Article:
But, at the 5000 foot view, the gangs weren’t really that different. They engaged in surprise random attacks from time to time, sometimes camped in random spots for you to encounter, and there were story plot lines that involved each of the different gangs. All in all, though, they were “bad people you can shoot without losing honor.”

A note on honor: I didn’t realize this game had the system in place for a while. So early on I went on a rampage of killing and stealing like any other Rockstar game. Only halfway through did I begin to feel… guilty about all that. My own feelings began mirroring those of the main character, who wanted to engage in more honorable criminal activities. My honor went up after that, but for a few minor accidents (shooting a distant flash of white I thought was a wolf but turned out to be a prospector in a white shirt, for example… oops).

The game is divided up into chapters. And chapter 1 blows chunks. You must do all the scripted missions and cannot deviate at all from what is expected. You can’t even leave the area in between missions to start exploring, which I tried to do once early on. I suppose this is the training wheels of the game, helping you get used to the mechanics. But it was frustrating as hell at times.

Missions themselves were fine. The major issue was that many of them involved long rides and you couldn’t avoid the ride. Rockstar used those rides as a chance to give us some backstory. I found the mechanic a bit off putting, to be honest, but I get what they were trying to do.

Finally, you enter chapter 2 and the world opens up to you for you to explore. With the exception of Blackwater and environs to the south, where you’re currently wanted dead or alive. Entering that area brings down the law immediately, and you’ll be lucky to get back out with your head still attached. It’ll open up late in the game, never fear.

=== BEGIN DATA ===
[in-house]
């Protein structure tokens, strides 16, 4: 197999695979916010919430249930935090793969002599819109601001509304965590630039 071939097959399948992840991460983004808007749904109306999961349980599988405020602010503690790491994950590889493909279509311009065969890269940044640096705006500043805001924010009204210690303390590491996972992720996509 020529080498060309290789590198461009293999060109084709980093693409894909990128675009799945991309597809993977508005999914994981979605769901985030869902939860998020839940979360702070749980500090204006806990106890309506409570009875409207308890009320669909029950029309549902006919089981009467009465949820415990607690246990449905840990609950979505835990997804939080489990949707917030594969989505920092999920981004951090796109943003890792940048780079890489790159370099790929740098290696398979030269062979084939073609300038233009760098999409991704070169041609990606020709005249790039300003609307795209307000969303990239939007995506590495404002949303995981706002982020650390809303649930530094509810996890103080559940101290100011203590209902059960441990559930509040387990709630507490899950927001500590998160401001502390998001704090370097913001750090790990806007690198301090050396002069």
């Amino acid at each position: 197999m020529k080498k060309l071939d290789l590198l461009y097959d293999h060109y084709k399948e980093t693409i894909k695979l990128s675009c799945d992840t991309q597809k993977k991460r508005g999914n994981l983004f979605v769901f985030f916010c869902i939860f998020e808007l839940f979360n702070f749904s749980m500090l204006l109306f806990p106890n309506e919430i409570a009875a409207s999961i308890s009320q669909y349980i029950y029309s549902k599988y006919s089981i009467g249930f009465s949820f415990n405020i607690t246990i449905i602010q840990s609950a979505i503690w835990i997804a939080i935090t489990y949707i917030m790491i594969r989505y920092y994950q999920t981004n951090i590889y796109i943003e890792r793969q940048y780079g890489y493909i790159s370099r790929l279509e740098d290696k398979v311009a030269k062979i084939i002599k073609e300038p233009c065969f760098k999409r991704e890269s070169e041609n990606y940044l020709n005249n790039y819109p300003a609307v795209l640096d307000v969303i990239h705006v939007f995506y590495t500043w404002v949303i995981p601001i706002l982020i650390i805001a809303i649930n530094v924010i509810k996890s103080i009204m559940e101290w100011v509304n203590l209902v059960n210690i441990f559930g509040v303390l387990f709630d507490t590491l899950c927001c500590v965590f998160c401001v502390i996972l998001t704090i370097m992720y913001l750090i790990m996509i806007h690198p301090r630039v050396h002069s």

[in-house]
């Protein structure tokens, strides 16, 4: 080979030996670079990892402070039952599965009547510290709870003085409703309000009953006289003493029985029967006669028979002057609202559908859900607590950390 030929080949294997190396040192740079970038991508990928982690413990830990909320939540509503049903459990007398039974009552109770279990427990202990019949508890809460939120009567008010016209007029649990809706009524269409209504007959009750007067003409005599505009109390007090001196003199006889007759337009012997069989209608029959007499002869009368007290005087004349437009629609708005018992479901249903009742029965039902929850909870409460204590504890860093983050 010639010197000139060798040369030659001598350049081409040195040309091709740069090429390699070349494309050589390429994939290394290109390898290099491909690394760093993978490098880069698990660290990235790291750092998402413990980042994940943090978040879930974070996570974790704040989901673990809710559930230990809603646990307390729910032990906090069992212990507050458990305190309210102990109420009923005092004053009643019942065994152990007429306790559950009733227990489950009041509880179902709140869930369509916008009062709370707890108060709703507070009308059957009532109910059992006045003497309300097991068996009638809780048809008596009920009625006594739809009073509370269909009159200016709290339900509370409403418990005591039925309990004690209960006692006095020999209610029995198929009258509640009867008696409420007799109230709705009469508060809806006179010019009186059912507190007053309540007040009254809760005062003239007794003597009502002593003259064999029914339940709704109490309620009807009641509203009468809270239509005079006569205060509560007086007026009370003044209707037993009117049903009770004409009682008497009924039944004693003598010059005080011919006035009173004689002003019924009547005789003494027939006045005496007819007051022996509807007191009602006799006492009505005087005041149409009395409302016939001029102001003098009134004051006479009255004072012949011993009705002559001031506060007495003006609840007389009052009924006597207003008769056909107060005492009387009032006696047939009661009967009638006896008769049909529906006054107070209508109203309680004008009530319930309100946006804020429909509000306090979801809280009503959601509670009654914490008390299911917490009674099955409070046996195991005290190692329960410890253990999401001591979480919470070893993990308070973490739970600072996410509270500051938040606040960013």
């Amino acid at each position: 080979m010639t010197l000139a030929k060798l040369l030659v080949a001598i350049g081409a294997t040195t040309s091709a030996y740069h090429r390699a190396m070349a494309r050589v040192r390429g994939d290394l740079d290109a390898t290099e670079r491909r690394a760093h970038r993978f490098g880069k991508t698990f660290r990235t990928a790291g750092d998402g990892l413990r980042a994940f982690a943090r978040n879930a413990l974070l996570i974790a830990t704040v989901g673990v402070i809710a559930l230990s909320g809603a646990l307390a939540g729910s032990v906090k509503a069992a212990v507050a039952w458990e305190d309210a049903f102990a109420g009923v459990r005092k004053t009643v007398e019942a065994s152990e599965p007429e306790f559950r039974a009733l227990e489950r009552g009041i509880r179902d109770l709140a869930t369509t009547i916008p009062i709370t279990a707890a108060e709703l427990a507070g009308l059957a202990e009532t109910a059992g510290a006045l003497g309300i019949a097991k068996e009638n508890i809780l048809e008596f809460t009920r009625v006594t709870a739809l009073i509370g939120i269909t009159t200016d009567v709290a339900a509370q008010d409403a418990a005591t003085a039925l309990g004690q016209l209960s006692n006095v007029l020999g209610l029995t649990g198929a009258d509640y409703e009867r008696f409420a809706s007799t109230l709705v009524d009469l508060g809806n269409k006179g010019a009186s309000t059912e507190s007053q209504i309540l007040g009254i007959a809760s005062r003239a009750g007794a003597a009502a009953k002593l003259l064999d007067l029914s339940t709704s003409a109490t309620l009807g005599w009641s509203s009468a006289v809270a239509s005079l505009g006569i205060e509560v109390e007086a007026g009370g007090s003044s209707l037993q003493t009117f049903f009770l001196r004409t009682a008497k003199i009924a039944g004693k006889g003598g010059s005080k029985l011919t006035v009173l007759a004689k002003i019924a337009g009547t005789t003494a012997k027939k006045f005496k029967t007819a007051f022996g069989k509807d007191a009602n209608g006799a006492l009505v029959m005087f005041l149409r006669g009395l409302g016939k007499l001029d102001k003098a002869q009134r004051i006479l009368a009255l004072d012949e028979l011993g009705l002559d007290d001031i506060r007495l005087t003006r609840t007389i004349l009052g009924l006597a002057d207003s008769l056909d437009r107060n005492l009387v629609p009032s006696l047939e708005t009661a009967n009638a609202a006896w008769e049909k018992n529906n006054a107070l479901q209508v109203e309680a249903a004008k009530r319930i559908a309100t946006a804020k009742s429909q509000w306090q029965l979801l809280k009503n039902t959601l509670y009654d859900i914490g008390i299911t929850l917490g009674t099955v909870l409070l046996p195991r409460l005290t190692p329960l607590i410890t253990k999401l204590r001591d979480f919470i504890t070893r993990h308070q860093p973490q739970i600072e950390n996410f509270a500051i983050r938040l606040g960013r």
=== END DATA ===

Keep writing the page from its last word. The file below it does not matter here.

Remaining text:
There are lots of reviews of this games. Tons of spoilers, too, or players guides. I’m going to try and avoid those, though there will be some mild spoilers here, and talk about two things: the things you can do in the game; and the way I felt playing it. I will also add the music, especially the original songs sung by artists like Willy Nelson (who sang the song this post is titled for), was fantastic.

Your actions are wide open. However, you do need to progress through much of the main story line to open up some activities, like being able to sell coaches or horses you steal. Or fence the items you take off the bad guys (or good guys) you kill. Or gain access to more lethal weaponry. You can hunt or fish, which I found enjoyable activities. There are random side events you can ignore or participate in as you like. You can rob a train, catch and tame horses, search for hidden treasures. Some characters have lists of things they want or need that you’ll have to hunt down, and they aren’t easy to find. You’ll locate dream catchers, or find talismans that help boost some of your stats. There’s plenty to keep people occupied beyond the main story.